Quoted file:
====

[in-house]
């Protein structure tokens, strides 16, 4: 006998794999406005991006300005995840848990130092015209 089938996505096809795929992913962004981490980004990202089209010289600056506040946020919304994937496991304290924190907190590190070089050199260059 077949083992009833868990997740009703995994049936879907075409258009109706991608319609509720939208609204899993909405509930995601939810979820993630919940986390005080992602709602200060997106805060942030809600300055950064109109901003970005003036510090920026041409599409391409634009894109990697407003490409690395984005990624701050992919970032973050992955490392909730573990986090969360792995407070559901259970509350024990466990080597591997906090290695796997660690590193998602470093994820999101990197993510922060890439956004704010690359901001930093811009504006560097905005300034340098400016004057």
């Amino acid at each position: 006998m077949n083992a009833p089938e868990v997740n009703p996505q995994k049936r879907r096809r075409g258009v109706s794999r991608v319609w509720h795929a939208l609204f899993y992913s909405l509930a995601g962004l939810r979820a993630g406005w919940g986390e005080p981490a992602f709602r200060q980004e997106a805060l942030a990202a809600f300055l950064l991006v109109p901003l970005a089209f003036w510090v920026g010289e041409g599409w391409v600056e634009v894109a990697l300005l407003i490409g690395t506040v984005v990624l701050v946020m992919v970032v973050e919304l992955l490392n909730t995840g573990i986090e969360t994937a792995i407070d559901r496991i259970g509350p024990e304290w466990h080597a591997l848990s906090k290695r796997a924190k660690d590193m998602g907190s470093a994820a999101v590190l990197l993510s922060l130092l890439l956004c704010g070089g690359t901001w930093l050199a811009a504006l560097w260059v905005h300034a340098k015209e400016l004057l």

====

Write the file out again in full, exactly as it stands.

[in-house]
């Protein structure tokens, strides 16, 4: 006998794999406005991006300005995840848990130092015209 089938996505096809795929992913962004981490980004990202089209010289600056506040946020919304994937496991304290924190907190590190070089050199260059 077949083992009833868990997740009703995994049936879907075409258009109706991608319609509720939208609204899993909405509930995601939810979820993630919940986390005080992602709602200060997106805060942030809600300055950064109109901003970005003036510090920026041409599409391409634009894109990697407003490409690395984005990624701050992919970032973050992955490392909730573990986090969360792995407070559901259970509350024990466990080597591997906090290695796997660690590193998602470093994820999101990197993510922060890439956004704010690359901001930093811009504006560097905005300034340098400016004057």
């Amino acid at each position: 006998m077949n083992a009833p089938e868990v997740n009703p996505q995994k049936r879907r096809r075409g258009v109706s794999r991608v319609w509720h795929a939208l609204f899993y992913s909405l509930a995601g962004l939810r979820a993630g406005w919940g986390e005080p981490a992602f709602r200060q980004e997106a805060l942030a990202a809600f300055l950064l991006v109109p901003l970005a089209f003036w510090v920026g010289e041409g599409w391409v600056e634009v894109a990697l300005l407003i490409g690395t506040v984005v990624l701050v946020m992919v970032v973050e919304l992955l490392n909730t995840g573990i986090e969360t994937a792995i407070d559901r496991i259970g509350p024990e304290w466990h080597a591997l848990s906090k290695r796997a924190k660690d590193m998602g907190s470093a994820a999101v590190l990197l993510s922060l130092l890439l956004c704010g070089g690359t901001w930093l050199a811009a504006l560097w260059v905005h300034a340098k015209e400016l004057l």